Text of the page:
Modern Trends in Dealing with Uncertainty: Using Fast and Slow Thinking

Posted January 18, 2018 in Business Agility & Software Engineering Excellence
Fast and Slow Thinking

Just like excellent poker playing, deciding how and whether to act in an innovative effort requires both fast and slow systems of thinking. You need slow thinking to update your current beliefs with recent learning and then use fast thinking to act based on your experience and intuition. This Advisor explores some examples of fast and slow thinking in today’s organizations.

About The Author
Murray Cantor
Murray Cantor is a Cutter Consortium Senior Consultant. He has been a leader for over 30 years, applying leading-edge ideas in software and systems development. Currently, Dr. Cantor is CTO of Aptage. Recently, he served as an IBM Distinguished Engineer, a member of the Rational CTO Council, and the Rational Lead for Analytics and Optimization for Software and Systems, where he led the application of predictive analytics to software and systems… Read More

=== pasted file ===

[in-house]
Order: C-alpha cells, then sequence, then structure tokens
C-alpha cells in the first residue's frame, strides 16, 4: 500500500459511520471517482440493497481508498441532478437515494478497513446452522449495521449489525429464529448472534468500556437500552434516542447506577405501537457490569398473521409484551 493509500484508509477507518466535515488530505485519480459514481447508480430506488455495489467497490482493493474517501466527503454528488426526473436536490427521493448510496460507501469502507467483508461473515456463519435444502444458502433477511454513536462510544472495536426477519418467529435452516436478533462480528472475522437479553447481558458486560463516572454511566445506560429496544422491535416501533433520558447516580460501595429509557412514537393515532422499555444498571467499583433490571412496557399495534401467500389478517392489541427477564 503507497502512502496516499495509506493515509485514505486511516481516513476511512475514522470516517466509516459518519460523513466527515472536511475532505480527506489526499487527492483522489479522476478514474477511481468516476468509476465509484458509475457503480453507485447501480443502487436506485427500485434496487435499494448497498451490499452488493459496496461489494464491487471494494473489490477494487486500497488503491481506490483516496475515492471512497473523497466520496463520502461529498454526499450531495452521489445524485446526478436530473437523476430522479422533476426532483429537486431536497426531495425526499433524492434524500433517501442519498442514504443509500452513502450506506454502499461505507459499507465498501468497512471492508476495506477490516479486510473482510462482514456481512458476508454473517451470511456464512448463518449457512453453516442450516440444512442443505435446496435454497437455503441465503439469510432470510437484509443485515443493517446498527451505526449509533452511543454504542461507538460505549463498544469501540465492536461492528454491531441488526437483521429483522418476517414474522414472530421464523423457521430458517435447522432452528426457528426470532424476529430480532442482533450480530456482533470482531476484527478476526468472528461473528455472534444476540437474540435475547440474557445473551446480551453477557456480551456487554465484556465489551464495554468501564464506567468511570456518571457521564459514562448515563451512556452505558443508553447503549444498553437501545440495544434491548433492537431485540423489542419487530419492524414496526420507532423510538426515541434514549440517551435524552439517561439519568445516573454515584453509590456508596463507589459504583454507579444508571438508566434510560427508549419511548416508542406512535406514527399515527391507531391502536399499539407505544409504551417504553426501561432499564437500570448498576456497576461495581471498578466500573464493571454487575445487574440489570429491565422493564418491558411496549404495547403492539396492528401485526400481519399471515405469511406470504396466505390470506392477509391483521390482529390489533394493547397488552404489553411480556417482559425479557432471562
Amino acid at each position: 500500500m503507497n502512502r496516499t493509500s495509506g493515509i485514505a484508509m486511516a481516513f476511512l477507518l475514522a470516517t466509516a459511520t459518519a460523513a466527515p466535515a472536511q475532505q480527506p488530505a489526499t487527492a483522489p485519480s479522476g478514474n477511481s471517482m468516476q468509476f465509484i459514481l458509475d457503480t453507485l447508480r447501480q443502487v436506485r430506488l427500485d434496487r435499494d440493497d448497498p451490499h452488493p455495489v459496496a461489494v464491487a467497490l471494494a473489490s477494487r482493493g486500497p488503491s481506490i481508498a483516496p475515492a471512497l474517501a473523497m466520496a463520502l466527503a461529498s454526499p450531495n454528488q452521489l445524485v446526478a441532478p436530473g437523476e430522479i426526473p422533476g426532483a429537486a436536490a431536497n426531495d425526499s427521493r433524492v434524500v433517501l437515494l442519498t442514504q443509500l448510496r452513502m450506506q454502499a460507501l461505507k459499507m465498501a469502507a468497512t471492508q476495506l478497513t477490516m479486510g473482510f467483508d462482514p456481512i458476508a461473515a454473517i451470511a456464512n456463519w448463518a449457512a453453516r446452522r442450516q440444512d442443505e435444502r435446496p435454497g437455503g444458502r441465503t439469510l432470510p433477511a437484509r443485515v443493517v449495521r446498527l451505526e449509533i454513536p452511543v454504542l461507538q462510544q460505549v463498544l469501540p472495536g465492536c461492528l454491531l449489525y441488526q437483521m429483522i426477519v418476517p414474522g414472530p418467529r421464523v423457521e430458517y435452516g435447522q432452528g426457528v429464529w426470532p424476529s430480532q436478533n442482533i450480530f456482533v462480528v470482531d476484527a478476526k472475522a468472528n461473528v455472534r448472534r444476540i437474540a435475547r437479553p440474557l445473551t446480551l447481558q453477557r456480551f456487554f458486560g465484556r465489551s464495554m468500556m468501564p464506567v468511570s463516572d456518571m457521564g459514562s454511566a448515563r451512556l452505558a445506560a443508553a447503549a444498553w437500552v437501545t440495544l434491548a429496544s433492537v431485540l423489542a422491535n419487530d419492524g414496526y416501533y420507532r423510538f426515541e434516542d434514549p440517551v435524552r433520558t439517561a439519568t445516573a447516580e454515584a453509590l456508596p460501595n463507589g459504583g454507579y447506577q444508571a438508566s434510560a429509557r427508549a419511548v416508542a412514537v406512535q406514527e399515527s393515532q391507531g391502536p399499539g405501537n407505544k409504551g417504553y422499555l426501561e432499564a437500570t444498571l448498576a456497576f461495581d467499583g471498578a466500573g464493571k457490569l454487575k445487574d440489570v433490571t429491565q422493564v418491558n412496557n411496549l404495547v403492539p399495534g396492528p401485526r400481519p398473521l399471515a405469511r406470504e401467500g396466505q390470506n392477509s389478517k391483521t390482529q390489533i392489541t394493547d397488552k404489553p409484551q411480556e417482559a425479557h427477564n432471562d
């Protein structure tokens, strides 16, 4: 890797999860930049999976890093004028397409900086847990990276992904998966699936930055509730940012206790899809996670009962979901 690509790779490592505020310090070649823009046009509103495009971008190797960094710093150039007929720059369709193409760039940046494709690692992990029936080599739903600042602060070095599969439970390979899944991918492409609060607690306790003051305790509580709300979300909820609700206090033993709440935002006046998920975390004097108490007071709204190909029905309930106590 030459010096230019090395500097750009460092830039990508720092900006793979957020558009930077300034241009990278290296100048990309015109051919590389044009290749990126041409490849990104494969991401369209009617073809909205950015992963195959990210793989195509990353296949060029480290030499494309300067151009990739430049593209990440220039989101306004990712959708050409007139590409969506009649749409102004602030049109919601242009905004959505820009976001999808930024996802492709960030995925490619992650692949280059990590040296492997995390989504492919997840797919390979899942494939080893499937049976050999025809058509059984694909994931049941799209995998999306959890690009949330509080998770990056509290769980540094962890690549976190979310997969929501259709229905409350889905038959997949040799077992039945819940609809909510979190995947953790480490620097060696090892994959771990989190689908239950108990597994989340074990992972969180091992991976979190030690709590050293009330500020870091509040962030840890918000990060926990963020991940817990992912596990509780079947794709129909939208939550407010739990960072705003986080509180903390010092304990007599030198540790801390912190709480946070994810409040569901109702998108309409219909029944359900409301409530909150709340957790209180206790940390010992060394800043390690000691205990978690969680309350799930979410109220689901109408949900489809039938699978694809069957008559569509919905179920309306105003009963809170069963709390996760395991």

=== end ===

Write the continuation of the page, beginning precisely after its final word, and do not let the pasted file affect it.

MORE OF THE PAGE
John Heintz
John Heintz is a Senior Consultant with Cutter Consortium's Business Agility & Software Engineering Excellence practice and CEO of Aptage. He is an experienced Agile manager, particularly in Lean and Kanban. In 2008, Mr. Heintz founded Gist Labs to further focus on the essential criteria for innovative success. On a recent project, he coached a 100-person Agile/Lean game studio, helping the organization increase its throughput of game… Read More
Steven Sherman
Steven Sherman has been with Aptage since its founding and is responsible for marketing, partnerships, and business strategy. He has a keen ability to leverage his more than 20 years of experience in innovation and technology to execute sales, strategy, and IT transformation, and creatively solve problems to grow enterprise value. Prior to Aptage, Mr. Sherman spent four years advancing HZO’s marketing efforts, including in a role leading… Read More
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